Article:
"He's so good at anticipating what's going to happen in those situations," Detroit defenseman Nicklas Lidstrom said. "He saw the guy was skating with his head down, so he came out and made a great play."
Carolina's Arturs Irbe played well, stopping 24 shots, but he almost needed to be perfect to match Hasek.
"We just had a hard time getting things done," Carolina head coach Paul Maurice said. "They played their best game of the series and we were pushing at times when we shouldn't have been and that opened up our game. And that's a dangerous thing to do against a team like Detroit."p>
Still, despite their worst loss of the series, the Hurricanes refused to concede it is over, even if no team in the last 60 seasons has rallied from a 3-1 deficit in the finals.
"We still have an opportunity here," captain Ron Francis said. "That's what we have to focus on -- Game 5. We can't look beyond that."
With both teams showing the fatigue of Saturday night in a scoreless first period, Hull finally opened the scoring early in the second period. Working a 3-on-2 rush started by Hasek's breakout pass, Hull skated down the left wing and took Boyd Devereaux's cross-ice pass to one-time a shot off the left goal post and into the net before Irbe could react at 6:32.
Hull's league-leading 10th goal of the playoffs came on the Red Wings' first shot of the period and made him the fourth player in the NHL history with 100 career playoff goals. Hull now trails Wayne Gretzky (122), Mark Messier (109) and Jari Kurri (106) in career playoff goals.
After scoring, Hull looked up and gave a little wink, as if to say, "Had it all the way."
"There once was talk you couldn't win a Stanley Cup with Brett Hull," said Hull, who, just as Hasek, joined the Red Wings before this season. "But then you win a Cup [with Dallas] and all of a sudden get 100 goals, and maybe people look differently at that."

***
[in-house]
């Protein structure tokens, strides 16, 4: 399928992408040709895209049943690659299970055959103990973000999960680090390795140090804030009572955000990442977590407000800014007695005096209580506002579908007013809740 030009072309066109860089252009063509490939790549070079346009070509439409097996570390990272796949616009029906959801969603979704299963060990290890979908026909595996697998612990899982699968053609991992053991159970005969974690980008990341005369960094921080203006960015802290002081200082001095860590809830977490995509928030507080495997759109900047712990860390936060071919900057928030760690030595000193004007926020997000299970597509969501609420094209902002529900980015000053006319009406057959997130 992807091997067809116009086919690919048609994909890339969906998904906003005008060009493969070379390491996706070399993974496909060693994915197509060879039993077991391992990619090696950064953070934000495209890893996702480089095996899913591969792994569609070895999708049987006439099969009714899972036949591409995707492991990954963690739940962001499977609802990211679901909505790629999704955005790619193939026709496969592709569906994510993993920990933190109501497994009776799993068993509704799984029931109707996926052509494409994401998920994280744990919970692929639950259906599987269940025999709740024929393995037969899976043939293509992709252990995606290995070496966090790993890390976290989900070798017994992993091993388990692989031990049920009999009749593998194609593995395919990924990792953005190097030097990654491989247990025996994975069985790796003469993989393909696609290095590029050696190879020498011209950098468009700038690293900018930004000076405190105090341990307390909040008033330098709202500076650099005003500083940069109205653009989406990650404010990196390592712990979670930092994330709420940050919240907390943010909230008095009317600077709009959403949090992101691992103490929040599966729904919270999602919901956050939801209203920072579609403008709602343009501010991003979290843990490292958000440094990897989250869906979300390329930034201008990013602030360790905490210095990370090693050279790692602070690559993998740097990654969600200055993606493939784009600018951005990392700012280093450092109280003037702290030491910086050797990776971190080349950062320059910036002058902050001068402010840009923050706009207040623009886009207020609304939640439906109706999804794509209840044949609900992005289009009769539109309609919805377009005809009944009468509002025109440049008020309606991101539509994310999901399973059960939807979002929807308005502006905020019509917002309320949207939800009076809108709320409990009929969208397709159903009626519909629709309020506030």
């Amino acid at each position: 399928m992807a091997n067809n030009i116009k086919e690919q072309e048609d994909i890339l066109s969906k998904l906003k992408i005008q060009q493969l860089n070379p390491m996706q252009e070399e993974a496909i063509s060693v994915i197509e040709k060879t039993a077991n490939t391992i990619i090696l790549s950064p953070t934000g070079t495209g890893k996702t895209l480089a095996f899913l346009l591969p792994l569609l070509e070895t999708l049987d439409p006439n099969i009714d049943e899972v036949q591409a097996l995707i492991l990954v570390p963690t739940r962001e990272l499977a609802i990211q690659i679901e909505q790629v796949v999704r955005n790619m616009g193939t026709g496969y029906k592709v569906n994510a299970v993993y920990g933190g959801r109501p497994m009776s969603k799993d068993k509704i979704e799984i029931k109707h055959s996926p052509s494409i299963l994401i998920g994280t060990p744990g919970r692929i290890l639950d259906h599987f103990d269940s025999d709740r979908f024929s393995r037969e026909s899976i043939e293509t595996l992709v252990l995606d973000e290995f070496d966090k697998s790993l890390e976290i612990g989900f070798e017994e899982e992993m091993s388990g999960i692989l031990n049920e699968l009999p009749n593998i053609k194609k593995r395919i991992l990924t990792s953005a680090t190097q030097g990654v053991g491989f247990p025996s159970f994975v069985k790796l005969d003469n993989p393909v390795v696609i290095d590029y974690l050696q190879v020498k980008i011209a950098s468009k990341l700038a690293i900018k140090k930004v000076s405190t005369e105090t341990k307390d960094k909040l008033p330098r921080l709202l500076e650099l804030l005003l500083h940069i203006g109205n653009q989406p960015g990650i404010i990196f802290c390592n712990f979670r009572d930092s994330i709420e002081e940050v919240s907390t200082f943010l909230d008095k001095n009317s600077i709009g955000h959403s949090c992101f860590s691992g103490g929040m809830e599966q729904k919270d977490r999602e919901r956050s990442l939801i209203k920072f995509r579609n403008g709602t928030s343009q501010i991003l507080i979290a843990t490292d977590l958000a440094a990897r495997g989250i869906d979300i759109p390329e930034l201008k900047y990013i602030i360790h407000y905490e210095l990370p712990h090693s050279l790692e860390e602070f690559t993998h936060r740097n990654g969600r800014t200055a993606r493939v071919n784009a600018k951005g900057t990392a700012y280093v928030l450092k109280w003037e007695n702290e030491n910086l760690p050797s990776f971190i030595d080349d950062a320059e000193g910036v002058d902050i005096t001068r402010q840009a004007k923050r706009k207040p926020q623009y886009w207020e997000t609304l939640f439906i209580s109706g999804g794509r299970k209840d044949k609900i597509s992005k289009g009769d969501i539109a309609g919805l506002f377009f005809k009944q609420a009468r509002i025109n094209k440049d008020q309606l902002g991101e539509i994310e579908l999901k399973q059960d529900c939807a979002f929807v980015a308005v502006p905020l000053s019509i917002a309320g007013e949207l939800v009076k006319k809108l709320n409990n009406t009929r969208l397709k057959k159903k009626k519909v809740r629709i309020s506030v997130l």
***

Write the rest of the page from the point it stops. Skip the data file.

Carolina has only 13 goals in eight games and six in the first four games of the series. But the Hurricanes had a great opportunity to tie the game on a power play midway through the period.
Bret Hedican's rebound deflected to Jeff O'Neill, who immediately directed it across the crease to Francis, leaving the right side of the net open.
But Francis' one-timer deflected off the left post and bounced harmlessly away -- even as the goal horn momentarily sounded -- and a surprised and very much relieved Hasek covered it up.
"It was right on the edge. He was very close to scoring a goal," Hasek said. "It was exactly when the game was on the edge, and he had a wide-open net. I just jumped; I thought the puck was in the net. All of a sudden, I heard puck hit the post and it came right back to me."
Francis looked up at the scoreboard and watched the replay, almost not believing that he missed.
The loss was the Hurricanes' fourth in their last five home playoff games, while Detroit improved to 8-2 on road. The Red Wings have won five of their last six overall, losing only Game 1 to Carolina 3-2 in overtime.
Notes: Detroit has allowed only one power-play goal in 35 chances over its last eight games. ... Detroit is 21-4-0-1 against the Eastern Conference this season. ... Bowman won his record 35th career playoff finals game, one more than former Montreal coach Toe Blake. ... Detroit is 11-2 when scoring the first goal and 9-0 when leading after two periods. ... The only team to overcome a 3-1 deficit in finals was Toronto in 1942, which was down 3-0 and rallied to beat Detroit.